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Bunnyhill Children's Centre
Bunny Hill Centre Hylton Lane, Sunderland


Sunderland Autism Outreach Team

Homework Advice

Making homework Meaningful

Making homework meaningful

Advice for:


Parents/ Carers


Why is homework a problem?

For students with ASD homework can be a problem because:

  • They lack the organisational skills needed to complete homework
  • They find it hard to link class work to homework
  • They don't see why they have to do schoolwork at home
  • They are exhausted at the end of a school day
  • They just don't see the point of homework
  • They are not motivated to please teacher or parent

It is a real challenge for schools to make homework a meaningful activity for students with ASD so that the student is empowered to become an independent learner.










How can school help?

Be flexible - what is homework for? Is homework a priority in your provision for this student? If it is:

  • Have a clear homework policy for all students with SEN

  - agree this with students and parents/ carers

   - make it part of the IEP

  • Negotiate an amount of time to be spent on homework– don't insist on completed tasks
  • Provide opportunities for students to begin or complete homework clubs, study buddy scheme
  • Draw clear links between homework and classwork
  • Begin with short homework tasks
  • Reclassify homework as independent study and consider

- alternatives to written  homework tasks

- alternative methods of submitting or recording homework eg ICT, CD’s, homework diaries etc.

  • Ensure homework instructions clear
  • Check instructions are properly     recorded– consider using sticky labels with homework printed on them, text or email
  • Don't set open ended tasks
  • Where possible build homework tasks around student’s interests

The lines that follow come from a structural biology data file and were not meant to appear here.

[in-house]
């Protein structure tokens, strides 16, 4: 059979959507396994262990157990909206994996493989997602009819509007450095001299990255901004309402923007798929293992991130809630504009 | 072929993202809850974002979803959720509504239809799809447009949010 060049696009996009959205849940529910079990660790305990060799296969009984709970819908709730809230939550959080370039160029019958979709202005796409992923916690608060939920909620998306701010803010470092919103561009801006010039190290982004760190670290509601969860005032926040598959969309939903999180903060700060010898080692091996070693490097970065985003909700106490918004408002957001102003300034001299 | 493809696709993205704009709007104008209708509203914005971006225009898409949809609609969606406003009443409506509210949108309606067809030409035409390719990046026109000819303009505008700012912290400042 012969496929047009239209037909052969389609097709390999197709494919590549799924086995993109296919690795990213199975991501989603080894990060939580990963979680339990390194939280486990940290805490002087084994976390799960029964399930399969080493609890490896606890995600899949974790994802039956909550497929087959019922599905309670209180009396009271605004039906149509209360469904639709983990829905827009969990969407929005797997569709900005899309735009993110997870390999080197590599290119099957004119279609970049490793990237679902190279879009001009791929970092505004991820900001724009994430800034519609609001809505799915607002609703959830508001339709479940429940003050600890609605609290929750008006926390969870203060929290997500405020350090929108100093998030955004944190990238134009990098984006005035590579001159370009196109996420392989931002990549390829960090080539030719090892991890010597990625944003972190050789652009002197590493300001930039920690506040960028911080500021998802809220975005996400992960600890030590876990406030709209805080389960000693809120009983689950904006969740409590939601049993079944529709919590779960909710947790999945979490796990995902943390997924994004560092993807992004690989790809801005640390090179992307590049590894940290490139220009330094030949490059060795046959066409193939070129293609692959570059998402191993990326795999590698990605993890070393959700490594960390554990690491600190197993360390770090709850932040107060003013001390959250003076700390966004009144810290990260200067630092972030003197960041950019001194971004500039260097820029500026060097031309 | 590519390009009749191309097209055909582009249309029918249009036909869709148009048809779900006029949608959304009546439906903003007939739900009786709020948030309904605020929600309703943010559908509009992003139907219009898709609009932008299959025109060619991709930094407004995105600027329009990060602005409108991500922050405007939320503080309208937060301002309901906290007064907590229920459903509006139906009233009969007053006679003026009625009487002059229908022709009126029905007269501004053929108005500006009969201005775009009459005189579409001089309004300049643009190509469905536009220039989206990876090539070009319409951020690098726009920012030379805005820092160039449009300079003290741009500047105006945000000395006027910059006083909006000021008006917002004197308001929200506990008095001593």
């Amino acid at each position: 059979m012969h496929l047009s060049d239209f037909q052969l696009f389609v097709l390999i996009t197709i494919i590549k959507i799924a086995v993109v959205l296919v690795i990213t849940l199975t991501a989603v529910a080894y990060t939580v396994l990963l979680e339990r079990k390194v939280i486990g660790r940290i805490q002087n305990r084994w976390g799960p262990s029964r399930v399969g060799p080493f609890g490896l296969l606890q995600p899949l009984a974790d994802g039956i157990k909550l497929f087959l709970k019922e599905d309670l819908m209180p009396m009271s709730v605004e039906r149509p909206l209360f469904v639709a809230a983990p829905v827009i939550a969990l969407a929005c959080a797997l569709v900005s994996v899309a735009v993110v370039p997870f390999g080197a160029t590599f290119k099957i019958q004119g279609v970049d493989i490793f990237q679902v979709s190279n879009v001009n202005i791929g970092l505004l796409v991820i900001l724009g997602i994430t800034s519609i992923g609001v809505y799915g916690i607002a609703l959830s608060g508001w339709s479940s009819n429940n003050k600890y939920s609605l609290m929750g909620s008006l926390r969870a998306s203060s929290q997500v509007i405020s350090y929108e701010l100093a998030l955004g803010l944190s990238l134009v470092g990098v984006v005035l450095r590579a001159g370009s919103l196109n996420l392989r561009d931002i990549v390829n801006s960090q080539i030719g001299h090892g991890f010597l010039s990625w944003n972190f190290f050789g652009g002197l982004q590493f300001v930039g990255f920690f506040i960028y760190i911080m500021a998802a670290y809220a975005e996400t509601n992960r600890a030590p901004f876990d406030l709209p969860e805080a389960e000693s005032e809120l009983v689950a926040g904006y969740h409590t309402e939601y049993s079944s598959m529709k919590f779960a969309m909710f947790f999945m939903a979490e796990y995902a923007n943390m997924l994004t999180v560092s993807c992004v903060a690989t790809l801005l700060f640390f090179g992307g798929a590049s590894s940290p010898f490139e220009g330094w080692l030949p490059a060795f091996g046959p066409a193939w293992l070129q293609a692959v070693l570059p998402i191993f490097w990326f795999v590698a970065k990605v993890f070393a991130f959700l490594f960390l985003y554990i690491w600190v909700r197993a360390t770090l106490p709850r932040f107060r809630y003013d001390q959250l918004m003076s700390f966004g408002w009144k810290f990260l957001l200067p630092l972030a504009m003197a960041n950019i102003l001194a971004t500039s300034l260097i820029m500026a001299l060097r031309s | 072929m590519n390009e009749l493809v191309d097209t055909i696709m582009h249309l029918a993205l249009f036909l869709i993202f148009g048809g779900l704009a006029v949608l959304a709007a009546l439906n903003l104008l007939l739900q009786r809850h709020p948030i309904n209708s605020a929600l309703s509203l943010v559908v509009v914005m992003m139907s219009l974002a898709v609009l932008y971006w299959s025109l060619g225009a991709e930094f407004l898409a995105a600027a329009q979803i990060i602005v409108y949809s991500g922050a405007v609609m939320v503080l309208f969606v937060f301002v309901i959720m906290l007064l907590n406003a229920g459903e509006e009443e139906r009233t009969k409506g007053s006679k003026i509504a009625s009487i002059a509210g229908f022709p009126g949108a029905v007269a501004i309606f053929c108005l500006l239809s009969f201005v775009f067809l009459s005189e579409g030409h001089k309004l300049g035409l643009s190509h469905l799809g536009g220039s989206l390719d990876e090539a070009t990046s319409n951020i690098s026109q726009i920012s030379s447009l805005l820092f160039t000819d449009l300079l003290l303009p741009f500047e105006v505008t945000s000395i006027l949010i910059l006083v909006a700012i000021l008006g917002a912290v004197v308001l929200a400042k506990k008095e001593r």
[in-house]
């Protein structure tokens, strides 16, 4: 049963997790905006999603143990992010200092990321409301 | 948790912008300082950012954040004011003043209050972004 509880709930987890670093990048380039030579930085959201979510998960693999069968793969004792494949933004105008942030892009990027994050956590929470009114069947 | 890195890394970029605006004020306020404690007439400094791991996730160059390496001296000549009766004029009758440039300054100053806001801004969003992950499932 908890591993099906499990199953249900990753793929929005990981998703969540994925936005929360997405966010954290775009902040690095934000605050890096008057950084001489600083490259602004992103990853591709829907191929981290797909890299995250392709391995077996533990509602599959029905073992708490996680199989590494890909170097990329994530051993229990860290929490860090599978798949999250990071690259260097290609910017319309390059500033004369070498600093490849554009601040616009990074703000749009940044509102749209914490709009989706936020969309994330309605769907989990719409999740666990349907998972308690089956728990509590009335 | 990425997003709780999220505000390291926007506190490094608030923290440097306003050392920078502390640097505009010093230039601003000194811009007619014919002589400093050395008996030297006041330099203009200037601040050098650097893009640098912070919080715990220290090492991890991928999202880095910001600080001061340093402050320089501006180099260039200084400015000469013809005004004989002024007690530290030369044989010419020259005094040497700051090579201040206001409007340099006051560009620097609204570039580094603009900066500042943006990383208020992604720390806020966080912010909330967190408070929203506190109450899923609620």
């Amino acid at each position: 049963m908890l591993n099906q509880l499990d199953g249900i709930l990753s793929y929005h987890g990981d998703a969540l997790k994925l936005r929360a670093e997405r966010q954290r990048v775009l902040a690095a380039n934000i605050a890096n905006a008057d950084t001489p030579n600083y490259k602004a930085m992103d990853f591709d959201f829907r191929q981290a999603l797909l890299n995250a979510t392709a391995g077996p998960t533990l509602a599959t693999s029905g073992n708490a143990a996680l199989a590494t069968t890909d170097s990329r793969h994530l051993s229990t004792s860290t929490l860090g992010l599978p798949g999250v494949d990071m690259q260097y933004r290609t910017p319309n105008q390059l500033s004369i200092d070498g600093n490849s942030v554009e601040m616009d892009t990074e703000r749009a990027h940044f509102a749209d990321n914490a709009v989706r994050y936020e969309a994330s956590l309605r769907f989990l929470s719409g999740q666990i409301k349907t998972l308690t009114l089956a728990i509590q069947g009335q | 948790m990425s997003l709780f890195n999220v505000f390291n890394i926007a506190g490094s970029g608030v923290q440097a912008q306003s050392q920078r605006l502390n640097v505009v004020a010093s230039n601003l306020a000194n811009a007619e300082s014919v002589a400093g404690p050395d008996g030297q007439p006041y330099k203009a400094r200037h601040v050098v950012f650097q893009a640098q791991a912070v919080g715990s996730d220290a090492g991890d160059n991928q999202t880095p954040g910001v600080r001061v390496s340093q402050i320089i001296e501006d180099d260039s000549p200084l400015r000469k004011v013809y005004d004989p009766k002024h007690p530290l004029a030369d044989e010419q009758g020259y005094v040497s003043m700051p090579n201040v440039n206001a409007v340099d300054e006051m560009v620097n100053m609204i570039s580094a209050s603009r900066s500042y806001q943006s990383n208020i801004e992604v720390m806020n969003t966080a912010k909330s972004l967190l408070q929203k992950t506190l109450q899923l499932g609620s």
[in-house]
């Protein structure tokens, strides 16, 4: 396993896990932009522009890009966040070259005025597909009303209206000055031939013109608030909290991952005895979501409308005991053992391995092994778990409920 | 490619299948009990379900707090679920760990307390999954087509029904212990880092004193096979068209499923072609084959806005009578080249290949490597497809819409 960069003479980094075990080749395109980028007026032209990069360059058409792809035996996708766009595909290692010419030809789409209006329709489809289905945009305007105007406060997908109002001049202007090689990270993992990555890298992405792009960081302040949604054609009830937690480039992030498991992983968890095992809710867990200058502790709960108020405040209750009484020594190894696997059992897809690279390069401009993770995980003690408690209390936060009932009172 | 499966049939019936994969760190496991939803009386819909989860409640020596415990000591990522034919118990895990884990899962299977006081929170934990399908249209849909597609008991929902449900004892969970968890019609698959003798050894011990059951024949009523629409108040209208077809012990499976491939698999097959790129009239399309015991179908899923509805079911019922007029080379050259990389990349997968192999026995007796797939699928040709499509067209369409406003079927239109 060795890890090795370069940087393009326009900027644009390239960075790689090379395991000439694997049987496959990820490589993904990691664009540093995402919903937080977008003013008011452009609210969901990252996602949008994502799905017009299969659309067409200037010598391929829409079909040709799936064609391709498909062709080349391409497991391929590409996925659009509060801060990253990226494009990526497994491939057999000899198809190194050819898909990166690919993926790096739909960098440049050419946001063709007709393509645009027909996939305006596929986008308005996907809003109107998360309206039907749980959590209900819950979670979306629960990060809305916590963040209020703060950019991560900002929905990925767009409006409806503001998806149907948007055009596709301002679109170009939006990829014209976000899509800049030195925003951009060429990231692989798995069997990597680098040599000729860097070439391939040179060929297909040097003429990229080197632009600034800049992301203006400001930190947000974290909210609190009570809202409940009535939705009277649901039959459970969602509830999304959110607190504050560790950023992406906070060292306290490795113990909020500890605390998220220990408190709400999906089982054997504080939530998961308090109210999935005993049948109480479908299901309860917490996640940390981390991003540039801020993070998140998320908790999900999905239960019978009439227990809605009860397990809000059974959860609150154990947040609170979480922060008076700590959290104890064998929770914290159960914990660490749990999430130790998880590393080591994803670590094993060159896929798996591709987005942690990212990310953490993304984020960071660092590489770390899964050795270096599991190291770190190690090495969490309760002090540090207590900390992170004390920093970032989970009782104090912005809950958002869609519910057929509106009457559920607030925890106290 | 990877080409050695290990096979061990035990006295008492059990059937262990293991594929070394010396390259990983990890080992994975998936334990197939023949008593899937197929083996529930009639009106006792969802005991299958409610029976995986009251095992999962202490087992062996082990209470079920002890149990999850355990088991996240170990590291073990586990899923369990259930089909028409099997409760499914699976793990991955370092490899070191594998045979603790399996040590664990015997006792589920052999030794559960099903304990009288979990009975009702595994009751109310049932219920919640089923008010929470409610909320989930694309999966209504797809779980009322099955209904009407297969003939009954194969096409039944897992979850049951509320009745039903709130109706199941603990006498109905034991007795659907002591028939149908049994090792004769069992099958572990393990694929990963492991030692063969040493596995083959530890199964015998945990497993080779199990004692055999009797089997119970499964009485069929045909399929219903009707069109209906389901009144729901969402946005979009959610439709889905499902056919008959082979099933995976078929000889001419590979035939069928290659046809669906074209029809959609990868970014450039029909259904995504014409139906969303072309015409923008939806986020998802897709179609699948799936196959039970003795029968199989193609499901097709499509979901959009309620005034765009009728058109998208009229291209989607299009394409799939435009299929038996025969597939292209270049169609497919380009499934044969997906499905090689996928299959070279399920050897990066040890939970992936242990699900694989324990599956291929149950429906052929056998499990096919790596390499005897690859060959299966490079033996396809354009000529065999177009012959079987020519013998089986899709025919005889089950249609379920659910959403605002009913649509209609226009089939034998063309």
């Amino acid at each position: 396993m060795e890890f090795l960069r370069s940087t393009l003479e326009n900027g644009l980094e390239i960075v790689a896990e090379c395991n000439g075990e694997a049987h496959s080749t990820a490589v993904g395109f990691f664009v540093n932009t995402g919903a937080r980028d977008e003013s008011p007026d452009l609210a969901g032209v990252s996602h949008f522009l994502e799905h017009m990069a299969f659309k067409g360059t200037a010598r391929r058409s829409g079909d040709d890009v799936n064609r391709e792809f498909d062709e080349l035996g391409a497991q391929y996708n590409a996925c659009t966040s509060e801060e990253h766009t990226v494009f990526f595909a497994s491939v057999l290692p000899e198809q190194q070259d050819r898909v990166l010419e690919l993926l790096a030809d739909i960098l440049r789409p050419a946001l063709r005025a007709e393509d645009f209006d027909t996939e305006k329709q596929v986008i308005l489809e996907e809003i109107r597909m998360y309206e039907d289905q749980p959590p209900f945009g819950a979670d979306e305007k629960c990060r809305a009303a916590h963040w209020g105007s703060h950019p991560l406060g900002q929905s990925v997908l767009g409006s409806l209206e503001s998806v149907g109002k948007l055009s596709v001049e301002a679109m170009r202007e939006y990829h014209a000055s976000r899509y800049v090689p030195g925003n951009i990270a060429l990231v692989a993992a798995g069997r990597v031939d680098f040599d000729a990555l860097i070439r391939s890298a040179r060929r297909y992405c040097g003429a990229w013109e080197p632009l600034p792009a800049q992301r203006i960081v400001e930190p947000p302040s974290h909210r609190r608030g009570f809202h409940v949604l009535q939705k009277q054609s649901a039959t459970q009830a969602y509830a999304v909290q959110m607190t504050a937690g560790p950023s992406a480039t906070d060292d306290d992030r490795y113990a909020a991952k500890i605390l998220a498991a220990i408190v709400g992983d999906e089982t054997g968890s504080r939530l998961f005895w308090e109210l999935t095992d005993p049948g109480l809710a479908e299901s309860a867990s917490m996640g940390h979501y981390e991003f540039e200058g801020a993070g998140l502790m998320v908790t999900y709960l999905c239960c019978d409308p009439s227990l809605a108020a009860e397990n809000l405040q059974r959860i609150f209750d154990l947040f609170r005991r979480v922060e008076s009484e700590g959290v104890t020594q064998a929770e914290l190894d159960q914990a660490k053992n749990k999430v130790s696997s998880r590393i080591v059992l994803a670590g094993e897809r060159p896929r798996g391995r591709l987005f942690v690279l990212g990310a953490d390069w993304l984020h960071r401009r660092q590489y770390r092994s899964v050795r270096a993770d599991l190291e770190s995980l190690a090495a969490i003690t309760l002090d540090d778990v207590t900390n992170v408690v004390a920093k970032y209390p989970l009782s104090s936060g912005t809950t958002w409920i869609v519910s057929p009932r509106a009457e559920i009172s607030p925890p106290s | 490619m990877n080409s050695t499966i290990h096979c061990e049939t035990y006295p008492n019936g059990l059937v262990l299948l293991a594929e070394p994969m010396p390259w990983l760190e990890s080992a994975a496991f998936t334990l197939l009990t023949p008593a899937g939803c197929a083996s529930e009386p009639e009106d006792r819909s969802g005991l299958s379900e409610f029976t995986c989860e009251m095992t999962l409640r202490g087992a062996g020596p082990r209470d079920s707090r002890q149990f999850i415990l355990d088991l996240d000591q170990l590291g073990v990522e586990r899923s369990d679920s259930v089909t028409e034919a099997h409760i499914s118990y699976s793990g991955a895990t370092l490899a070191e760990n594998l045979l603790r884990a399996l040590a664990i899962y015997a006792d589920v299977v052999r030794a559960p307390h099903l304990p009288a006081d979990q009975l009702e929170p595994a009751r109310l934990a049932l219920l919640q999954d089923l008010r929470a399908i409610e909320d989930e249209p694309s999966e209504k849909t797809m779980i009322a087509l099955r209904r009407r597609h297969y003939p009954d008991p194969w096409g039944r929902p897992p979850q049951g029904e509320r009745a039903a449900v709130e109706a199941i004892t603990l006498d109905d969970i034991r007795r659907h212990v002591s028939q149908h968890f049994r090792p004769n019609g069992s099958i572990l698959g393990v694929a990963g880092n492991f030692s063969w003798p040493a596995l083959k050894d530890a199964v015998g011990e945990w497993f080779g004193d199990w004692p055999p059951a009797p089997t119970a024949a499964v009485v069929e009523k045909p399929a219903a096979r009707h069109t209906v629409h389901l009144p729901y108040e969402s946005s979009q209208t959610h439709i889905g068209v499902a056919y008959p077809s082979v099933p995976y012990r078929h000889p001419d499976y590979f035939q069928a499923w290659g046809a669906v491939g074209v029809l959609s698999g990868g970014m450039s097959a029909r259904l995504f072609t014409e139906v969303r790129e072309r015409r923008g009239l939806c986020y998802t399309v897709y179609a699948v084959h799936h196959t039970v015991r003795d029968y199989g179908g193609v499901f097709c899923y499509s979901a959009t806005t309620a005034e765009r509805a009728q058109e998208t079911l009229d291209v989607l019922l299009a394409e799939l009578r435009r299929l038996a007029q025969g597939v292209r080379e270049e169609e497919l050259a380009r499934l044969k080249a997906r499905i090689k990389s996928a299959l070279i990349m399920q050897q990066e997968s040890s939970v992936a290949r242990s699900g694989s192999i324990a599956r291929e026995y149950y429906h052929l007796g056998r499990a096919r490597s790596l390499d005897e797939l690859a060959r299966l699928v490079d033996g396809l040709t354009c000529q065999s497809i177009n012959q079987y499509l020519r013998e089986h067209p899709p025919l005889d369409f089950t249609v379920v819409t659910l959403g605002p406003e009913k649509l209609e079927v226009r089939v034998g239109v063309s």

• Motivate student’s by ensuring homework is checked and praise/ rewards are given quickly

Advice for students

  • Talk to your parents
  • Tell them how you feel and ask them to help
  • Ask for help to make sure homework doesn't take up too much of your  leisure time
  • Work for a set time then take a break, relax with a favourite activity
  • Drink plenty of water while you are working
  • Get some help to organise your work, workspace and equipment
  • If your school has a homework club or study buddy scheme– join– there will be people there to help you

 How can parents/ carers help?

  • Communicate regularly with school so that difficulties can be dealt with quickly
  • Explore homework facilities provided by school - is there a homework club or study buddy scheme?

- can homework instructions be sent to you by email or text?

- can homework be completed at lunchtime if appropriate?

At home

  • Give your child time to unwind before starting homework
  • If appropriate have an incentive and/or reward system in place with tangible, fast payback.
  • Provide clear workspace, quiet, uncluttered and well equipped.
  • Have a timetable that tells your child how long to work (20 mins is long enough) and when they can have a break (usually 10 mins)
  • Use a timer if it helps to keep your child on task
  • Encourage your child to use a homework diary– this is useful for home-school links.
  • Colour code exercise books – a coloured sticker on the spine will do
  • Encourage good habits and routine Pack school bag each night
  • Help your child to plan, prioritise and organise
  • Supervise

- get him/her started

- check him/her regularly

- motivate with small rewards